I’ve seen people who I understood by current standards were strikingly beautiful, and gone “Meh.” I mean, I can see it, I can understand it, but they just don’t do anything for me. On the other hand, there are people that I might once have rated a 4/10, who by the simple force of their personalities, became attractive to me, and have me checking them out every time I see them. As I said to my wife about one friend of ours, “I don’t check out Sally because she’s necessarily hot. I check out Sally because she’s Sally.”

But what are the laws of attraction? This geek would love to know. He would love to know what makes Person A attractive to Person B, but not to Person C.

And what makes my second friend attractive to unknown people who just haven’t spoken up yet.

Tuesday, May 9, 2017

Anna Jarvis Still Isn't Happy

I first posted this four years ago, but as Mother’s Day approaches again, I think it's time for it to get another airing. So here you go. Enjoy!


Wait! Put down that box of candy. Forget about ordering those flowers. And whatever you do, don’t put that card in the mail! Anna Jarvis would not be happy.

What on earth am I talking about, and who the heck is Anna Jarvis?

For those of you who didn’t know Anna Jarvis is the woman who created our modern celebration of Mother’s Day. She also ended up hating what her creation had turned into, and spent the rest of her life trying to kill the “monster” she had created.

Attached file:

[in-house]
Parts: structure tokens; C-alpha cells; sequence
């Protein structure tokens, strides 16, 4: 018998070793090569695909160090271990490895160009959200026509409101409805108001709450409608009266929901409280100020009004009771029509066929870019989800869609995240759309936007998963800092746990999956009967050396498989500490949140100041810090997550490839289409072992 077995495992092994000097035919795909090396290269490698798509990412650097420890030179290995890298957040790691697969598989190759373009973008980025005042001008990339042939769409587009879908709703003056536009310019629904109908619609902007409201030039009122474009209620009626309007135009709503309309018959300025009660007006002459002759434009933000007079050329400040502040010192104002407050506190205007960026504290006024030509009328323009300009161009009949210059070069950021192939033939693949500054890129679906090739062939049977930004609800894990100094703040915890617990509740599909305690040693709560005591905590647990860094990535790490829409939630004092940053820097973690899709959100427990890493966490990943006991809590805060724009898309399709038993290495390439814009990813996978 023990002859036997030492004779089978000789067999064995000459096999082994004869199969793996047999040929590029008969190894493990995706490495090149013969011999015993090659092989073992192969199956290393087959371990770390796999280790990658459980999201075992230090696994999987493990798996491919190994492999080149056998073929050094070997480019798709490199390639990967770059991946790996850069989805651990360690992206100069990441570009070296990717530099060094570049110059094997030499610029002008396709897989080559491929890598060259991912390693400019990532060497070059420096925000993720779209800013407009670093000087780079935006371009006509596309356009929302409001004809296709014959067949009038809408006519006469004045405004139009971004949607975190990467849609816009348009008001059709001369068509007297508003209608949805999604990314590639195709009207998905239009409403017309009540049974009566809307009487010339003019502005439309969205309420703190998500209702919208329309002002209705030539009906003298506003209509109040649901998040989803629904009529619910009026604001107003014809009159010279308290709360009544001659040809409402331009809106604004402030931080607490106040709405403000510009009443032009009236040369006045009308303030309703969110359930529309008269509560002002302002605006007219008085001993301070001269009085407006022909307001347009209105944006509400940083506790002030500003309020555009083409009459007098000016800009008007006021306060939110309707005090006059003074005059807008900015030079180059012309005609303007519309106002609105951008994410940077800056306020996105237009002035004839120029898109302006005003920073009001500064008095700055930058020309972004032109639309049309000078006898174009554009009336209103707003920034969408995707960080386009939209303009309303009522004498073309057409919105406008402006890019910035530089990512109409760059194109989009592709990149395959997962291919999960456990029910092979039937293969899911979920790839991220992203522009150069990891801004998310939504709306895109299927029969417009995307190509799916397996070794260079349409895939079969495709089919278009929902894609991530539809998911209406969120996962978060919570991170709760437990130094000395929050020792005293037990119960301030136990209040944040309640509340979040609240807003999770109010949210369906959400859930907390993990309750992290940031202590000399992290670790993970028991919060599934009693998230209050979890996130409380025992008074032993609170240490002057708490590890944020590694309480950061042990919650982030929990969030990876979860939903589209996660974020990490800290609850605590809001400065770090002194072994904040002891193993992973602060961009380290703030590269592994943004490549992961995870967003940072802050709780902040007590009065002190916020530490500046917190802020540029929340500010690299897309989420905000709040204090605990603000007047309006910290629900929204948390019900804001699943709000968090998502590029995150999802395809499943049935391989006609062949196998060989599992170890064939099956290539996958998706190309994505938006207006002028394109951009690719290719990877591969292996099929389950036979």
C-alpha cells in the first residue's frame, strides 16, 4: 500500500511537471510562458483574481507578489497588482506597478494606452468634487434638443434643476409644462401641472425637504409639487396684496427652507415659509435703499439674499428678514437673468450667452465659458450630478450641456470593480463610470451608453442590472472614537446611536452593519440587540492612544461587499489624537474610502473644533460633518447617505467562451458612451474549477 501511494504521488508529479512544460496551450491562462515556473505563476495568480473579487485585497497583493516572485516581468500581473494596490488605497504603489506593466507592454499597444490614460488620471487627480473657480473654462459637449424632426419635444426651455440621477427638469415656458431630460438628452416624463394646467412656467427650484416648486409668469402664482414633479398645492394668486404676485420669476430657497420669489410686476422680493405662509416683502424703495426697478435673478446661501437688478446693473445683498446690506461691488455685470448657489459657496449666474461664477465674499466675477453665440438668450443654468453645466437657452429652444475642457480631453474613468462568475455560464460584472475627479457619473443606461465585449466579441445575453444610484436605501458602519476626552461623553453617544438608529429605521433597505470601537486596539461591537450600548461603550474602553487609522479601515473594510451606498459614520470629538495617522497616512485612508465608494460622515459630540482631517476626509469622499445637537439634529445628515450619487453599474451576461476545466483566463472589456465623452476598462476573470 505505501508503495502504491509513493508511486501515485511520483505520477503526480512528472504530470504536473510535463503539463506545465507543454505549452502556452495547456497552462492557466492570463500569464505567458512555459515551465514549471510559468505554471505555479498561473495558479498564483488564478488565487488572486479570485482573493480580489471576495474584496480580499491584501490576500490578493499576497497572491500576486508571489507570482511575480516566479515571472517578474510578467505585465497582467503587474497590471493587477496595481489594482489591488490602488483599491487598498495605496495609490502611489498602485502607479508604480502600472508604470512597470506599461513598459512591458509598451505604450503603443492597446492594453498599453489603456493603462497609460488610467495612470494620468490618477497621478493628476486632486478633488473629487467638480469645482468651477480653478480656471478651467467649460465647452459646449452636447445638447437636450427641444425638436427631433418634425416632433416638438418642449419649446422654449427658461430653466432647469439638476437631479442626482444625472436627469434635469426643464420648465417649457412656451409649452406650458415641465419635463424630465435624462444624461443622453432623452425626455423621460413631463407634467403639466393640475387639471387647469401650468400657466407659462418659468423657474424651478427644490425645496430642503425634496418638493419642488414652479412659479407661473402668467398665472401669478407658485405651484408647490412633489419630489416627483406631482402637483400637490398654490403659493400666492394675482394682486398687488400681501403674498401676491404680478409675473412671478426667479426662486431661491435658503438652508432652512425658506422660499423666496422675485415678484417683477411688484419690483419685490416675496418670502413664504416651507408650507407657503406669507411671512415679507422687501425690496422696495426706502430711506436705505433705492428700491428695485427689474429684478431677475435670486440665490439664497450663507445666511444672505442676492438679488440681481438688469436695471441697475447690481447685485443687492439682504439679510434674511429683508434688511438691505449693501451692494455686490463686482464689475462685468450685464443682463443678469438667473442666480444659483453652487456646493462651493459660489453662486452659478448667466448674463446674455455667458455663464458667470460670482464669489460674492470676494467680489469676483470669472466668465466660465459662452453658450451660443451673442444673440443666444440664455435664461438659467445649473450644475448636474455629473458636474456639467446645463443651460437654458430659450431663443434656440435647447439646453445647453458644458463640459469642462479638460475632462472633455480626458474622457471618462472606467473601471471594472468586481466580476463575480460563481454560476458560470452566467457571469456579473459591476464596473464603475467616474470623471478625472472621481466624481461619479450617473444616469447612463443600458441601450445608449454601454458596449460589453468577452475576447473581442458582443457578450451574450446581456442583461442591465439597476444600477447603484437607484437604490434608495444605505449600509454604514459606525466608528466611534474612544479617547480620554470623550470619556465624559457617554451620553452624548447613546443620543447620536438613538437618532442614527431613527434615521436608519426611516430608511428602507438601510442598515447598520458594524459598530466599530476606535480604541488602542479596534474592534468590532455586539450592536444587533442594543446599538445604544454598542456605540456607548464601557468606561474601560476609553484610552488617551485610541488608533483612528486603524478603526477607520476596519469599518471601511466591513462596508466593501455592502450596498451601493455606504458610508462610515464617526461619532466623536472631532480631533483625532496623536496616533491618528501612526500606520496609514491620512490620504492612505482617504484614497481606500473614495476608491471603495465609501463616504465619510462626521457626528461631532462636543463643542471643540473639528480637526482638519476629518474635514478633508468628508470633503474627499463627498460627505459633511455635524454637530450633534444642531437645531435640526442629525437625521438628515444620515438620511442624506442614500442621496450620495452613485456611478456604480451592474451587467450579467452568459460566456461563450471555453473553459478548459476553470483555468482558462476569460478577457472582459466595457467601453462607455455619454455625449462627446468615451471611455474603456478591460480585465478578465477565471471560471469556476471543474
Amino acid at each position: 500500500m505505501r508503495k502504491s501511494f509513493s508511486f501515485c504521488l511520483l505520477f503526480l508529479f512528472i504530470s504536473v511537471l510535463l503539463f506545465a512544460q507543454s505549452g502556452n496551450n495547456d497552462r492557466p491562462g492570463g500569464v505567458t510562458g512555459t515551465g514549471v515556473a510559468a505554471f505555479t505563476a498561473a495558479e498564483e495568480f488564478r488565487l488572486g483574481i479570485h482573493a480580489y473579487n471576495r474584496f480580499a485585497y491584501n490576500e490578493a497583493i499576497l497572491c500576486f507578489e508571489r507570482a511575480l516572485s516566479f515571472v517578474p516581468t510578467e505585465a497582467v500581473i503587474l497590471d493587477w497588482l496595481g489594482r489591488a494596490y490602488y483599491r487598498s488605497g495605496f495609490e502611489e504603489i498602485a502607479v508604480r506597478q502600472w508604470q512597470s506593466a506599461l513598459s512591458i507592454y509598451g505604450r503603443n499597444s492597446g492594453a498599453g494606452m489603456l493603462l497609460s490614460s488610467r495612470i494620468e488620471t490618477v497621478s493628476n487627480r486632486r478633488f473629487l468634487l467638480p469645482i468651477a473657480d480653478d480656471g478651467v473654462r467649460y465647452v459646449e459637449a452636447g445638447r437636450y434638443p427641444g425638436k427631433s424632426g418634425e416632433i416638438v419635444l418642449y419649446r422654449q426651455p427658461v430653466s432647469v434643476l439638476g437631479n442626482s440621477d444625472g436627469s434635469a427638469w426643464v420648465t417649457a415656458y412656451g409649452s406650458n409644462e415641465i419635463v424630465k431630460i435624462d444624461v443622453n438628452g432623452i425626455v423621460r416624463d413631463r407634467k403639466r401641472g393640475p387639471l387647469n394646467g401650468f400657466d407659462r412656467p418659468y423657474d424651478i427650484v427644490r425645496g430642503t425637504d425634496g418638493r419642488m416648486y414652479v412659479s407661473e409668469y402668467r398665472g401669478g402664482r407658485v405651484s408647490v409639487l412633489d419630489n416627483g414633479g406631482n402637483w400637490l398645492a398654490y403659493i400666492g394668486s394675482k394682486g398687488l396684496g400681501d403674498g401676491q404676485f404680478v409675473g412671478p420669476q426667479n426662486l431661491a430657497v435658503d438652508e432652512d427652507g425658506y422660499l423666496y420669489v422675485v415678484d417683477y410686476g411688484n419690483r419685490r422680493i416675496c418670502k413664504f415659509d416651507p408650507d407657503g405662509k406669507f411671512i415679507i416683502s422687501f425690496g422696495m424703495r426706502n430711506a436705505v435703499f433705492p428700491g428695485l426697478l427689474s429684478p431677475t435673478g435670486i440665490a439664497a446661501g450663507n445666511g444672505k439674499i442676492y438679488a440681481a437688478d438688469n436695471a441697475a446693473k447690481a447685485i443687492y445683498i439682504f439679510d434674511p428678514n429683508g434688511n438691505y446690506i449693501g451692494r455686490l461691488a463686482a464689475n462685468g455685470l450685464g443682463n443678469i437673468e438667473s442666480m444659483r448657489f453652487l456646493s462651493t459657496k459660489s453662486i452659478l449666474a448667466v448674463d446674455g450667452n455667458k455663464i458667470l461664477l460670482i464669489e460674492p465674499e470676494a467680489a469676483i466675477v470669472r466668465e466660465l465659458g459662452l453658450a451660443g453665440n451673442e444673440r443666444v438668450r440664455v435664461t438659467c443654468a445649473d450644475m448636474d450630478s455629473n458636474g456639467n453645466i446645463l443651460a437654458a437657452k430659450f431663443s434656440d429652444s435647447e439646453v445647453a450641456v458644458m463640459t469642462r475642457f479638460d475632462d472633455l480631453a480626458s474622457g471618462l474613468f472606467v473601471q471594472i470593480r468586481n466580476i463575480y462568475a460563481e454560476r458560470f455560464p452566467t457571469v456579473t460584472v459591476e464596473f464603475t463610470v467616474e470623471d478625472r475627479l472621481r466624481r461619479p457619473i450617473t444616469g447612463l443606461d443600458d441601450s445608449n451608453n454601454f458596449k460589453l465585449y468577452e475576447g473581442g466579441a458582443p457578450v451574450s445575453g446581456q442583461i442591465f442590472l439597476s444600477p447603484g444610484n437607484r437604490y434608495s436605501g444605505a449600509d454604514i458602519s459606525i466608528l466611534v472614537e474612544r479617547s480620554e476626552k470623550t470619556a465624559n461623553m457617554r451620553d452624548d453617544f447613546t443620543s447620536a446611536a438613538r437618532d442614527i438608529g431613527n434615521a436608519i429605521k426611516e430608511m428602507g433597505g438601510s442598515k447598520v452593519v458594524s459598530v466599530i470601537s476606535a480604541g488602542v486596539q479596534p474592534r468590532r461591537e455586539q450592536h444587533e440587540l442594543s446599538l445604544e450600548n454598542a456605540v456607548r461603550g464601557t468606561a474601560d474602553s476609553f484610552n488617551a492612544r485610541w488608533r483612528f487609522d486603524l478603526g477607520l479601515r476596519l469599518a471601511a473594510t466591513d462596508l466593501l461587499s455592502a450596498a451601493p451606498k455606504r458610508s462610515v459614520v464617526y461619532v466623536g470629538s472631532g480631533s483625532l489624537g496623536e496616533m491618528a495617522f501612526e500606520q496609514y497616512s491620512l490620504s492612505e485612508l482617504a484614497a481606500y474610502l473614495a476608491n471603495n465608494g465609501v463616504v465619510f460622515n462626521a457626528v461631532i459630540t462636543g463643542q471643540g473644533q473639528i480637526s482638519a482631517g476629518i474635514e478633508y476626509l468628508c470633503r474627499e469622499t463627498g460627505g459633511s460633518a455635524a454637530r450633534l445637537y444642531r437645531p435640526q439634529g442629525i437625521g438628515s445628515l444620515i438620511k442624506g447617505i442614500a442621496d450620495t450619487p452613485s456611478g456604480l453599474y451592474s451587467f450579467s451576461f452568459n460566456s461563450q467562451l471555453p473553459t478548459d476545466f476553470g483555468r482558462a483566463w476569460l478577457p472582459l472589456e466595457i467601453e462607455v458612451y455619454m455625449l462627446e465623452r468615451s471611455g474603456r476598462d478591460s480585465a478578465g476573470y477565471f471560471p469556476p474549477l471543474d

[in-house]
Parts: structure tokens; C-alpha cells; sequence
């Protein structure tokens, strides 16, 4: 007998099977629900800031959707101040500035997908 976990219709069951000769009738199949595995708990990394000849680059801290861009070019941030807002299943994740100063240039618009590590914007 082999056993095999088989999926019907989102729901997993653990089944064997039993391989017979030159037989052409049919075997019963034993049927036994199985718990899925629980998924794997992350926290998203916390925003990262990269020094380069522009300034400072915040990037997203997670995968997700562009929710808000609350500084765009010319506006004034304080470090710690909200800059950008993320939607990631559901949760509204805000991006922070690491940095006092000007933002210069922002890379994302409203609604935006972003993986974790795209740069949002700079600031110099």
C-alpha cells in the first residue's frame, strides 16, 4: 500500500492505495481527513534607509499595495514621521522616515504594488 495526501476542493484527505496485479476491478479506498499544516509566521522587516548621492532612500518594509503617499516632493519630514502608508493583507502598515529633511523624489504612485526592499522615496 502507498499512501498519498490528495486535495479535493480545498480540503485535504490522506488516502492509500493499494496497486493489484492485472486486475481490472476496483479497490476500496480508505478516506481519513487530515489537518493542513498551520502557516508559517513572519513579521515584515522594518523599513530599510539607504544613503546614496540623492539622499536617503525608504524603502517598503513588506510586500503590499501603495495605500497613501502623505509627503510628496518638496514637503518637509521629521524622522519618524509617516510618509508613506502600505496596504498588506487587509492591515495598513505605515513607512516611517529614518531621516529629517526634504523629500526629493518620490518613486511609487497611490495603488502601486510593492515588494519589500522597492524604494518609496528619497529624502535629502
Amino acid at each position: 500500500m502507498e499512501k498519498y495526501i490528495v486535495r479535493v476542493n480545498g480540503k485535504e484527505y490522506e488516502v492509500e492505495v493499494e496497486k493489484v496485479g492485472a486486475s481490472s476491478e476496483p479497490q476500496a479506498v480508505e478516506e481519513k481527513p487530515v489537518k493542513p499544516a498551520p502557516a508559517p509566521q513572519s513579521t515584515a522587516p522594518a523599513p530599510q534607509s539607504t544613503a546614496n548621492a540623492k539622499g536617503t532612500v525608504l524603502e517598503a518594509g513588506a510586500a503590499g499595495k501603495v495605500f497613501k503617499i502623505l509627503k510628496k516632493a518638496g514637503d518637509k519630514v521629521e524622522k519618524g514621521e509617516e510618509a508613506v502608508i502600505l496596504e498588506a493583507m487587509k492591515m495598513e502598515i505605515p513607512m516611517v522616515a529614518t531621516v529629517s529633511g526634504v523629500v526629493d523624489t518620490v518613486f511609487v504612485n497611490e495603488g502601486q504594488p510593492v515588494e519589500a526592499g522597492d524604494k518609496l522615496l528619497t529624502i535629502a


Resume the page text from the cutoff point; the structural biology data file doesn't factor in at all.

But let me back up a little bit.

She had intended Mother’s Day to be both a memorial to her own mother, who had died in 1905, and a day like many of the other observances that came out of the Sunday School movement of the time; things like Roll Call Day, Temperance Sunday, and Missionary Sunday, which have long been forgotten. As such, it was her intent that since it was on a Sunday, it would be a “holy day, not a holiday,” and a day on which people would write heartfelt letters to their mothers, telling how important they were to them.

However, within 10 years of Woodrow Wilson’s 1914 proclamation of the second Sunday in May as Mother’s Day, Jarvis was soured by what she considered to be the commercialization of her “holy day,” and actively campaigned against it. She had meant for it to be “a day of sentiment, not profit,” and was angered by the huge profits that the candy, flower, and greeting card industries were making off of her mother’s day.

She was incensed that it had become that most loathsome of all things…the dreaded “Hallmark Holiday,” a term which is horribly misused, because Hallmark didn’t create those holidays, they simply made a mint recognizing that many people would like cards to send out on them.

And that’s what pissed her off…the fact that people sent their mothers printed greeting cards rather than a heartfelt, handwritten letter. Or to quote her: